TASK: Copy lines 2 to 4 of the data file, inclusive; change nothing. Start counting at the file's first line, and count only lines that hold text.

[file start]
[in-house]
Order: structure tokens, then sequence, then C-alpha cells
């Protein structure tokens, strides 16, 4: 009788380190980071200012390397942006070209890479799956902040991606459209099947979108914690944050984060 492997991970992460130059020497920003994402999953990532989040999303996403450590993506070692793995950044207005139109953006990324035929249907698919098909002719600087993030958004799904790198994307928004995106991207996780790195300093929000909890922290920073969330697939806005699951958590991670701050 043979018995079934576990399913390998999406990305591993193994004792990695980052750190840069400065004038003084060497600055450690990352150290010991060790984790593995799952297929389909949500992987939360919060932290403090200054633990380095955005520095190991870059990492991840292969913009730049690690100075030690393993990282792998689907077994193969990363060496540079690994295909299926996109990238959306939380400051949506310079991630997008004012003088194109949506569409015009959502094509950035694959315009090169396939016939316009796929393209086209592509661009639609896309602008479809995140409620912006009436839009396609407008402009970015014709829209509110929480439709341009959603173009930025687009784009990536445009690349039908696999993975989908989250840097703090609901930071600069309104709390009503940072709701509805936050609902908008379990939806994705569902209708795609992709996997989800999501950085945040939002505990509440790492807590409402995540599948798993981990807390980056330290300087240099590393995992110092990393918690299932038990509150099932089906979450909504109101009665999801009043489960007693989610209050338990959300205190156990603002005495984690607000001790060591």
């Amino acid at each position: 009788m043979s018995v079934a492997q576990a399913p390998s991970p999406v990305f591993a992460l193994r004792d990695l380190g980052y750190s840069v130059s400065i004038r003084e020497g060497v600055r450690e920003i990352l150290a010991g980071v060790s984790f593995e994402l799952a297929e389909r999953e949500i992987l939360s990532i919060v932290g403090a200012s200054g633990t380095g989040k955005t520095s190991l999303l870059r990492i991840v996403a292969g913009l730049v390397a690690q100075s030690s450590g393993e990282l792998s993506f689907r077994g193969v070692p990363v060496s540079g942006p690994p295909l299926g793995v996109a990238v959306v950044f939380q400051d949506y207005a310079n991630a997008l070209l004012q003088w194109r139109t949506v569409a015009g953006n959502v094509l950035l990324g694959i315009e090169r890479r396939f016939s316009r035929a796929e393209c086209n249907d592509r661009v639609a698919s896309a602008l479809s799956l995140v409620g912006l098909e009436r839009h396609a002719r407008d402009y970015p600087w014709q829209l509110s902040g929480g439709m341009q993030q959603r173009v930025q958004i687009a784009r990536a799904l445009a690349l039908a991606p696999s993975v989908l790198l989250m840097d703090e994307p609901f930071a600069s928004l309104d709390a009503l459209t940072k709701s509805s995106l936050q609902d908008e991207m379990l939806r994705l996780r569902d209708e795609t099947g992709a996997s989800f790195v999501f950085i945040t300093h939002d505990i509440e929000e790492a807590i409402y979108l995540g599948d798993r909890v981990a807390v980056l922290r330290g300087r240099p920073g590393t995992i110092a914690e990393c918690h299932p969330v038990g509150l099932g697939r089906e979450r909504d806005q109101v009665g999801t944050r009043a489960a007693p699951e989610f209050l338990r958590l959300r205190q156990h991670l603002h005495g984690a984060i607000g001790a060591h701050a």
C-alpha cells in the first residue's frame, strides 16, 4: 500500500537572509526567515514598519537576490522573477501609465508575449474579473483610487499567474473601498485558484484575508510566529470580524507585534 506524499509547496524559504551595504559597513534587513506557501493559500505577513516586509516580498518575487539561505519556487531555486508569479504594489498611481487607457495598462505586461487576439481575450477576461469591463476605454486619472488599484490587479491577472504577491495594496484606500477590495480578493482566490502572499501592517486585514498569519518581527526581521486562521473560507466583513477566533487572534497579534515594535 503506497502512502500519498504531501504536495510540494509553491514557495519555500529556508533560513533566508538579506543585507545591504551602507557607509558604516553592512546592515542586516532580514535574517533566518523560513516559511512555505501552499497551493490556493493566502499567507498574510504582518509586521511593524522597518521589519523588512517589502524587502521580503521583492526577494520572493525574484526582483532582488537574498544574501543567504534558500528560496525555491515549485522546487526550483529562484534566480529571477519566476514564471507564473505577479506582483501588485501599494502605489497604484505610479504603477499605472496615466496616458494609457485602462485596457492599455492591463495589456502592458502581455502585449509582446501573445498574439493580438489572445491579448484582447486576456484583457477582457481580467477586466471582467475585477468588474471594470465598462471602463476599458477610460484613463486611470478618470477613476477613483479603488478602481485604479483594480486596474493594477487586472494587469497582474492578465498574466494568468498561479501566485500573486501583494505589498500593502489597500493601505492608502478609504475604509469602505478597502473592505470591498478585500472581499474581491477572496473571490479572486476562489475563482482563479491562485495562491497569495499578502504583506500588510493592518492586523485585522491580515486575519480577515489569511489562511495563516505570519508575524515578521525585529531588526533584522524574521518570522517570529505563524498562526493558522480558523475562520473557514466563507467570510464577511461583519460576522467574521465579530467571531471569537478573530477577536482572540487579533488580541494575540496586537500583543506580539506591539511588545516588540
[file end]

Order: structure tokens, then sequence, then C-alpha cells
């Protein structure tokens, strides 16, 4: 009788380190980071200012390397942006070209890479799956902040991606459209099947979108914690944050984060 492997991970992460130059020497920003994402999953990532989040999303996403450590993506070692793995950044207005139109953006990324035929249907698919098909002719600087993030958004799904790198994307928004995106991207996780790195300093929000909890922290920073969330697939806005699951958590991670701050 043979018995079934576990399913390998999406990305591993193994004792990695980052750190840069400065004038003084060497600055450690990352150290010991060790984790593995799952297929389909949500992987939360919060932290403090200054633990380095955005520095190991870059990492991840292969913009730049690690100075030690393993990282792998689907077994193969990363060496540079690994295909299926996109990238959306939380400051949506310079991630997008004012003088194109949506569409015009959502094509950035694959315009090169396939016939316009796929393209086209592509661009639609896309602008479809995140409620912006009436839009396609407008402009970015014709829209509110929480439709341009959603173009930025687009784009990536445009690349039908696999993975989908989250840097703090609901930071600069309104709390009503940072709701509805936050609902908008379990939806994705569902209708795609992709996997989800999501950085945040939002505990509440790492807590409402995540599948798993981990807390980056330290300087240099590393995992110092990393918690299932038990509150099932089906979450909504109101009665999801009043489960007693989610209050338990959300205190156990603002005495984690607000001790060591």
């Amino acid at each position: 009788m043979s018995v079934a492997q576990a399913p390998s991970p999406v990305f591993a992460l193994r004792d990695l380190g980052y750190s840069v130059s400065i004038r003084e020497g060497v600055r450690e920003i990352l150290a010991g980071v060790s984790f593995e994402l799952a297929e389909r999953e949500i992987l939360s990532i919060v932290g403090a200012s200054g633990t380095g989040k955005t520095s190991l999303l870059r990492i991840v996403a292969g913009l730049v390397a690690q100075s030690s450590g393993e990282l792998s993506f689907r077994g193969v070692p990363v060496s540079g942006p690994p295909l299926g793995v996109a990238v959306v950044f939380q400051d949506y207005a310079n991630a997008l070209l004012q003088w194109r139109t949506v569409a015009g953006n959502v094509l950035l990324g694959i315009e090169r890479r396939f016939s316009r035929a796929e393209c086209n249907d592509r661009v639609a698919s896309a602008l479809s799956l995140v409620g912006l098909e009436r839009h396609a002719r407008d402009y970015p600087w014709q829209l509110s902040g929480g439709m341009q993030q959603r173009v930025q958004i687009a784009r990536a799904l445009a690349l039908a991606p696999s993975v989908l790198l989250m840097d703090e994307p609901f930071a600069s928004l309104d709390a009503l459209t940072k709701s509805s995106l936050q609902d908008e991207m379990l939806r994705l996780r569902d209708e795609t099947g992709a996997s989800f790195v999501f950085i945040t300093h939002d505990i509440e929000e790492a807590i409402y979108l995540g599948d798993r909890v981990a807390v980056l922290r330290g300087r240099p920073g590393t995992i110092a914690e990393c918690h299932p969330v038990g509150l099932g697939r089906e979450r909504d806005q109101v009665g999801t944050r009043a489960a007693p699951e989610f209050l338990r958590l959300r205190q156990h991670l603002h005495g984690a984060i607000g001790a060591h701050a």